In Short: Fulfilling.
Even though I’m not a doctor or a nurse, as a volunteer medic in my rural community I do sometimes give people shots (jabs for you Brits). Our county has one full-time public health nurse, and as you can imagine with the pandemic, she’s awfully busy.
One nurse is usually plenty for giving the occasional flu vaccine, but when you’re trying to vaccinate the entire county as rapidly as doses come in, and it takes two doses to get everyone immunized, it’s going to take more than one person for the job! Our county health department called on our Emergency Medical Services agency, which is also county-run, for assistance.
Our EMS chief then passed on the call to the group of us that are allowed to administer injections: can you help by taking occasional volunteer shifts at the vaccination clinics?
Why yes, yes I can. For me it was an opportunity to be a part of the effort to stem the tsunami of Covid-19 cases that the U.S. is still experiencing, which will slow down hospitalizations and, in the end, result in many, many fewer deaths. Hell yes I wanted to be part of that!
We’re a small county and don’t have any big, wide parking lots. As we’re in the “western slope” of the Rockies, daytime temperatures have been sub-freezing every day, so the clinic was set up in an auditorium. Tables were placed with six-foot spacing. Rebekah explained the paperwork requirements to us (there’s always paperwork!), and the post-shot observation requirements.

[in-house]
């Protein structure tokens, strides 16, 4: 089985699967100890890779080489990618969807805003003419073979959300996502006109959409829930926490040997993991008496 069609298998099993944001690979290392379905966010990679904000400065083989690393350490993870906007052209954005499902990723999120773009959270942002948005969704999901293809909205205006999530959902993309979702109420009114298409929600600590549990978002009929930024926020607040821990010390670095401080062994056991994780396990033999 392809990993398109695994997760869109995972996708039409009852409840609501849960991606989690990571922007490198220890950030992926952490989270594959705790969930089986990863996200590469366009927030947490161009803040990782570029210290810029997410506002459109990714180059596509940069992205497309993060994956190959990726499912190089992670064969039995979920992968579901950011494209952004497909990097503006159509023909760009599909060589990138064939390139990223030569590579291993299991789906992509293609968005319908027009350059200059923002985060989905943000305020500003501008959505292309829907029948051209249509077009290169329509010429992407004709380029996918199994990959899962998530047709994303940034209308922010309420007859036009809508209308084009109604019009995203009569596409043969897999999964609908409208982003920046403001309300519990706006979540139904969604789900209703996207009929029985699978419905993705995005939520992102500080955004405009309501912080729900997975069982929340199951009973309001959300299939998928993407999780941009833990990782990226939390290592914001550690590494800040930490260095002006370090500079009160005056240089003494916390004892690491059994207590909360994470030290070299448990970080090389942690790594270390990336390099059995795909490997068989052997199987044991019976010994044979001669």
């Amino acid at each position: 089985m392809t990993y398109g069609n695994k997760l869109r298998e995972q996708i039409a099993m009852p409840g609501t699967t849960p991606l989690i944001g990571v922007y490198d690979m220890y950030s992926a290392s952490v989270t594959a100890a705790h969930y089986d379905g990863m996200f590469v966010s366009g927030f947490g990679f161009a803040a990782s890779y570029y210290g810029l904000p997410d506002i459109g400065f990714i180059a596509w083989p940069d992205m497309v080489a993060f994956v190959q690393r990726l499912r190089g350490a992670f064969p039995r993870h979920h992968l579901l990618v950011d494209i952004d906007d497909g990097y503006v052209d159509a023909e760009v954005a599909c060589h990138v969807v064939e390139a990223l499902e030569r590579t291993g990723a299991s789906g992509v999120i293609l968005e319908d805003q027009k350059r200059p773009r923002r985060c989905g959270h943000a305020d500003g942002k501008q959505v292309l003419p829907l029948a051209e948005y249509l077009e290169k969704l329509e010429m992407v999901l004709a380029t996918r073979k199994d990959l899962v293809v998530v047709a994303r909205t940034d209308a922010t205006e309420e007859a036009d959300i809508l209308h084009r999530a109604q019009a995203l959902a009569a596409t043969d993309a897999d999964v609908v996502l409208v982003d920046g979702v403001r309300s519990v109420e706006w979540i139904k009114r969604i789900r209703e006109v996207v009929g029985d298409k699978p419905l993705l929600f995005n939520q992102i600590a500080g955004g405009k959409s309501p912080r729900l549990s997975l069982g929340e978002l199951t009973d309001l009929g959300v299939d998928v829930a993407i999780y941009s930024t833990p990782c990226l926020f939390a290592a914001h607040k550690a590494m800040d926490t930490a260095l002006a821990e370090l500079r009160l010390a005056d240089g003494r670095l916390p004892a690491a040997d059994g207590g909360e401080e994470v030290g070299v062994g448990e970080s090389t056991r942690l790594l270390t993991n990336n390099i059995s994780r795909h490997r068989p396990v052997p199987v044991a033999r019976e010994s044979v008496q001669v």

There haven’t been any severe reactions here, but there has been an occasional critical reaction in the millions vaccinated so far, so part of the job is to observe everyone for 15 minutes after their shots — 30 minutes if they have a history of reactions, asthma, or other conditions.
Meanwhile, the next batch of recipients trickled in to the other side of the room: we’d go back and forth to be efficient and speedy.
The Real Reaction
No one had an adverse reaction to the shots, but just about everyone there had an emotional reaction: most expressed their gratitude that there was a vaccine, that it was so effective, that they finally had the opportunity to get one to start relieving them of the worry of getting sick, and for all of us who had volunteered to set up the clinic and keep it moving.
That is what makes me so hopeful: we’re not just seeing the beginning of the end of Covid, but so many understand how lucky they are to get their vaccinations pretty early in the process. Nothing about the process was taken for granted.
And I was certainly grateful to be part of it.—
Randy Cassingham is WiLt’s head writer and publisher. His flagship publication This is True, established in 1994, is the oldest entertainment feature on the Internet.
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